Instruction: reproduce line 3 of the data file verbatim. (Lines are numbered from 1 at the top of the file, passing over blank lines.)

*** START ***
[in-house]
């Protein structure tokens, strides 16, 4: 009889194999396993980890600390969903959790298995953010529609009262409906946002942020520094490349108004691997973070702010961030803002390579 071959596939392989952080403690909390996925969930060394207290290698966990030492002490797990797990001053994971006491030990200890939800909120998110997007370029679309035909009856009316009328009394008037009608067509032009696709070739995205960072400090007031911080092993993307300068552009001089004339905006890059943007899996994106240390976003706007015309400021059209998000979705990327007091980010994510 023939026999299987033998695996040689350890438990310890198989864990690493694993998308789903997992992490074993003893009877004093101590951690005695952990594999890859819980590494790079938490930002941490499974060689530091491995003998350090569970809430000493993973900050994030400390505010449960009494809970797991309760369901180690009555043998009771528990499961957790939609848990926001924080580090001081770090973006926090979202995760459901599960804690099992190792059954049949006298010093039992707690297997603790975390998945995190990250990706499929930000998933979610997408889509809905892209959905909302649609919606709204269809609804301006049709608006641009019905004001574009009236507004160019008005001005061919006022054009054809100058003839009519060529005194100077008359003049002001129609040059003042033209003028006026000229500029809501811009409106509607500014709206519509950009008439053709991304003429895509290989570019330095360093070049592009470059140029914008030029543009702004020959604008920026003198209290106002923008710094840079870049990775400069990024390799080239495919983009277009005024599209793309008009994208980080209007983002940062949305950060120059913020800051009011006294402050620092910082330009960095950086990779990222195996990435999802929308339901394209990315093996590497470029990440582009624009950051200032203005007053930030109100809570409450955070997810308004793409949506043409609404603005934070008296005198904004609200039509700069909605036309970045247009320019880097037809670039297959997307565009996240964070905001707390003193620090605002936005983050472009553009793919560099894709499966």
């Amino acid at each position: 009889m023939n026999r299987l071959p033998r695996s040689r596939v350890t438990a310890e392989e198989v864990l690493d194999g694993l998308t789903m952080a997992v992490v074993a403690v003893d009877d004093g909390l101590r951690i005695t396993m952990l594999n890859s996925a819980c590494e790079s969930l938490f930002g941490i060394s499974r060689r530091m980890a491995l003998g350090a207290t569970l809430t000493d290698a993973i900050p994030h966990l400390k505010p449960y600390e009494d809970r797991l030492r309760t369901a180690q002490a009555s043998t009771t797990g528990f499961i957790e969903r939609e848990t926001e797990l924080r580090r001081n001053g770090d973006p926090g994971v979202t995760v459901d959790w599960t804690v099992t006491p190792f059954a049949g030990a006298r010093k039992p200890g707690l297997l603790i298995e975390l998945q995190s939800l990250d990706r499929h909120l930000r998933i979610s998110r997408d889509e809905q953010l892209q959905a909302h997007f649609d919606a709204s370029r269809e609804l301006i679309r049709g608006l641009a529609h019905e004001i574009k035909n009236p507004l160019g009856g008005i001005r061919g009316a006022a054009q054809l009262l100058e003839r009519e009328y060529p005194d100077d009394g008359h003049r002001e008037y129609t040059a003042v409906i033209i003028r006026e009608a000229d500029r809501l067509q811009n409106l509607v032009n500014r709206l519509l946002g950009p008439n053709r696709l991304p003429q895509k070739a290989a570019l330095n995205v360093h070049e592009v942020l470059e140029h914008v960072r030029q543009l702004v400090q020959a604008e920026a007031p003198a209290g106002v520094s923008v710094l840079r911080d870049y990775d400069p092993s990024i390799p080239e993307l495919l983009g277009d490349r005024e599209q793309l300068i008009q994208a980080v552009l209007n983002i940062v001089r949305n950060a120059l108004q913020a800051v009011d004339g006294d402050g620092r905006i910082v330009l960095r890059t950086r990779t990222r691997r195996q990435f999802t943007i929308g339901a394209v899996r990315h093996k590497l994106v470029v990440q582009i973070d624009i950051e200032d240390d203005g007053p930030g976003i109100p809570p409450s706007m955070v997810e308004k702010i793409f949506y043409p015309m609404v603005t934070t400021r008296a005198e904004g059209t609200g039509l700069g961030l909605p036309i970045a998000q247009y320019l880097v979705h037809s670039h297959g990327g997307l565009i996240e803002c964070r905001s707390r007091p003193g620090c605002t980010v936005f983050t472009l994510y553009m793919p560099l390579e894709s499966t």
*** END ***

């Amino acid at each position: 009889m023939n026999r299987l071959p033998r695996s040689r596939v350890t438990a310890e392989e198989v864990l690493d194999g694993l998308t789903m952080a997992v992490v074993a403690v003893d009877d004093g909390l101590r951690i005695t396993m952990l594999n890859s996925a819980c590494e790079s969930l938490f930002g941490i060394s499974r060689r530091m980890a491995l003998g350090a207290t569970l809430t000493d290698a993973i900050p994030h966990l400390k505010p449960y600390e009494d809970r797991l030492r309760t369901a180690q002490a009555s043998t009771t797990g528990f499961i957790e969903r939609e848990t926001e797990l924080r580090r001081n001053g770090d973006p926090g994971v979202t995760v459901d959790w599960t804690v099992t006491p190792f059954a049949g030990a006298r010093k039992p200890g707690l297997l603790i298995e975390l998945q995190s939800l990250d990706r499929h909120l930000r998933i979610s998110r997408d889509e809905q953010l892209q959905a909302h997007f649609d919606a709204s370029r269809e609804l301006i679309r049709g608006l641009a529609h019905e004001i574009k035909n009236p507004l160019g009856g008005i001005r061919g009316a006022a054009q054809l009262l100058e003839r009519e009328y060529p005194d100077d009394g008359h003049r002001e008037y129609t040059a003042v409906i033209i003028r006026e009608a000229d500029r809501l067509q811009n409106l509607v032009n500014r709206l519509l946002g950009p008439n053709r696709l991304p003429q895509k070739a290989a570019l330095n995205v360093h070049e592009v942020l470059e140029h914008v960072r030029q543009l702004v400090q020959a604008e920026a007031p003198a209290g106002v520094s923008v710094l840079r911080d870049y990775d400069p092993s990024i390799p080239e993307l495919l983009g277009d490349r005024e599209q793309l300068i008009q994208a980080v552009l209007n983002i940062v001089r949305n950060a120059l108004q913020a800051v009011d004339g006294d402050g620092r905006i910082v330009l960095r890059t950086r990779t990222r691997r195996q990435f999802t943007i929308g339901a394209v899996r990315h093996k590497l994106v470029v990440q582009i973070d624009i950051e200032d240390d203005g007053p930030g976003i109100p809570p409450s706007m955070v997810e308004k702010i793409f949506y043409p015309m609404v603005t934070t400021r008296a005198e904004g059209t609200g039509l700069g961030l909605p036309i970045a998000q247009y320019l880097v979705h037809s670039h297959g990327g997307l565009i996240e803002c964070r905001s707390r007091p003193g620090c605002t980010v936005f983050t472009l994510y553009m793919p560099l390579e894709s499966t």